Indie Game Marketing

Are you using these 3 simple social media strategies?

Indie game developers want to know:

How does an Indie developer successfully build a community before launching their game?

This is a great version of the classic, “how do I build my audience” question. It implies that this person already knows the importance of long-term community building. Great. So that saves me the time of what to do and we can talk a little about how to do it.

When reading this article, keep in mind who makes up your community. As the cover picture artfully implies, people have a strong sense of individuality. Even though they represent a horde of like-minded social surfers, each one wants to believe they are a unique individual. And they are. And if you speak to that aspect of their personality, you will be more liked.

When dealing with your social media audience, call out and address as many individuals as you can. Respond to their concerns, indulge their questions and ask their advice. Keeping your audience engaged can be quite tedious, but it is important!

Also as the cover picture artfully implies, if you put something in front of your audience that is attractive, you will get clicks. And even if your content doesn’t deliver, they will still have seen your product and they’ll remember it next time. Clickbait or not, this type of thing is proven to work.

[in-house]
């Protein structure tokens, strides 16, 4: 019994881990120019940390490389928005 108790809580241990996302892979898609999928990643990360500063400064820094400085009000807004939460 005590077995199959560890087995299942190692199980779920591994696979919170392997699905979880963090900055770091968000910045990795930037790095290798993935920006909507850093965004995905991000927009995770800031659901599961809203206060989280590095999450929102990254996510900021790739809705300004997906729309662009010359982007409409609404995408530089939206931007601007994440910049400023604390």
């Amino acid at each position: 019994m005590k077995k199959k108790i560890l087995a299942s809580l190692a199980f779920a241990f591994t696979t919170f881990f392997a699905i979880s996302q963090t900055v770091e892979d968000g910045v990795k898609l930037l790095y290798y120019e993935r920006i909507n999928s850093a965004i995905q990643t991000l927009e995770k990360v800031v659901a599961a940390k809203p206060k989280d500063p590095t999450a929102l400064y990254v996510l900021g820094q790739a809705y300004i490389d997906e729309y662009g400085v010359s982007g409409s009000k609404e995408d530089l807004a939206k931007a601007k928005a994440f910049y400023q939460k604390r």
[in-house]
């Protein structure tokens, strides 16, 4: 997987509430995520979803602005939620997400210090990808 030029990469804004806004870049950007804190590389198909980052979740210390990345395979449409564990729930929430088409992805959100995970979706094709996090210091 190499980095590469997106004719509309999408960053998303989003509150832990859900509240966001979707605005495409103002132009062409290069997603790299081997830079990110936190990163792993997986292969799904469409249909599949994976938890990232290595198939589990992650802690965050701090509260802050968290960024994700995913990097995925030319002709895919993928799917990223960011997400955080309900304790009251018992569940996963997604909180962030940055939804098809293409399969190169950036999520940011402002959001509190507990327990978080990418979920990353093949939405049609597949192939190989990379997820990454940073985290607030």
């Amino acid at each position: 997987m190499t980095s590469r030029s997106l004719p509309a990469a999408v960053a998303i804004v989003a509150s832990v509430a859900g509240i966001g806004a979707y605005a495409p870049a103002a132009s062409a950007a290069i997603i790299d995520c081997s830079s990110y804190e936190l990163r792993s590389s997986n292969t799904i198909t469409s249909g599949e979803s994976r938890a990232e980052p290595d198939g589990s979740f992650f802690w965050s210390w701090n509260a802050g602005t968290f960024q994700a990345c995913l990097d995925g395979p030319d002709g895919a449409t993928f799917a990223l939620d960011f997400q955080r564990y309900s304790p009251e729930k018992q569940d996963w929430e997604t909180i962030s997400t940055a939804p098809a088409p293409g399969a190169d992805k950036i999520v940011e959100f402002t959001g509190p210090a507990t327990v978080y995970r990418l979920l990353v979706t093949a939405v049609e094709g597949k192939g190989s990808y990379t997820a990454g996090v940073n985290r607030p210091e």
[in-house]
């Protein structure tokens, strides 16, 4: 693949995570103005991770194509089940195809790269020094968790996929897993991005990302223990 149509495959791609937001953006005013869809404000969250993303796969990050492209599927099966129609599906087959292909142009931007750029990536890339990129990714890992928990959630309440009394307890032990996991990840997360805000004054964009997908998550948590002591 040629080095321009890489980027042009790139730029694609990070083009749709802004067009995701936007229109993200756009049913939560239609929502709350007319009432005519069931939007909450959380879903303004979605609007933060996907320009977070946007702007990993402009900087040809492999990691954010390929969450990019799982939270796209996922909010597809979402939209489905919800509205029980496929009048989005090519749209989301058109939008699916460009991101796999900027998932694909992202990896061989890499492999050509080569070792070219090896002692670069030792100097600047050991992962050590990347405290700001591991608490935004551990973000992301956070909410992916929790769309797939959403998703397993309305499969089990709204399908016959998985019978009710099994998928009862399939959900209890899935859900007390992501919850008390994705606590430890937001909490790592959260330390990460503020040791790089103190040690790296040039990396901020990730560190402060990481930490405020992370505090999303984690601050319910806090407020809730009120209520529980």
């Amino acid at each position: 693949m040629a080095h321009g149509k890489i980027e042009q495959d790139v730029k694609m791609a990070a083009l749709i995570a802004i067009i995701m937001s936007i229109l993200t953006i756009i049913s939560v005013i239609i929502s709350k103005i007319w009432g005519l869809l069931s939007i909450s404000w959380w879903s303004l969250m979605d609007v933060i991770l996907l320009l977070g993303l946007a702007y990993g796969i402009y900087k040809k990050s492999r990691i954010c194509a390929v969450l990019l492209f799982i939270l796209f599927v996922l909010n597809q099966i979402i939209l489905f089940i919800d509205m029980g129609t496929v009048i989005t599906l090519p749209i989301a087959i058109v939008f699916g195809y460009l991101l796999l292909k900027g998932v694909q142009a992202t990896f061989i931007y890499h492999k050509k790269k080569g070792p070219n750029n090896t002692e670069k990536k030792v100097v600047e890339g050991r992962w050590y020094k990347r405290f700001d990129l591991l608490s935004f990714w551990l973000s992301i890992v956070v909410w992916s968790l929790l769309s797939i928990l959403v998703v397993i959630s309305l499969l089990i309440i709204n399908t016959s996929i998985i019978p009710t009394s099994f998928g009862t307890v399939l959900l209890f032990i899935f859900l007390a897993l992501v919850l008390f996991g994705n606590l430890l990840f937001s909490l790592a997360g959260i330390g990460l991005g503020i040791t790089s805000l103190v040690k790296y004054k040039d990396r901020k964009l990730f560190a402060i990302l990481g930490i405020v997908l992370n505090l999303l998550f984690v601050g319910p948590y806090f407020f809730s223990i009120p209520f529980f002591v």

Anyway, enough preface.

Below is copied my exact answer from Quora. There is a lot of material yet to cover, so feel free to ask questions or comment below.

How does an Indie developer successfully build a community before launching their game?

It’s not easy. It takes a lot of work and diligence. You’ve got to invest your time wisely and your money more wisely.

But it sounds like you already know what you’ve got to do. I always recommend starting the marketing process as soon as you decide you’re serious about the game.

I’ll start by with the ubiquitous website plug. I have a slew of decent articles about indie game marketing on IndieWatch and, rather than reinvent the wheel for this answer, I’ll refer you to some articles I’ve already written.

Why indie game developers suck at marketing

8 professional hacks to avoid Kickstarter failure

One marketing trick to rule them all

All of these articles focus on the What. But I think your question is about the How. The theories and methods of audience development are so complex I could write a book about them. (I actually am :-P) But let me see if I can give you a few basics to get started.


Join a group. IndieWatch is featured often at Indie Game Dev Hangout and the people in the group are fairly responsive and willing to comment on posts. If you ask their opinions on your art and ideas, you will get them. Beware of haters, but remember that even haters will teach you something.


Initially, it’s okay to use some retweet bots. I am pretty annoyed by them, but they foster communities of tweeps who want to gain more tweeps. So follow a few of them to get started. There are many Shoutbots that cater to the gaming community specifically. Once you feel you have a strong enough Twitter audience, you can unfollow the bots and let your audience grow organically.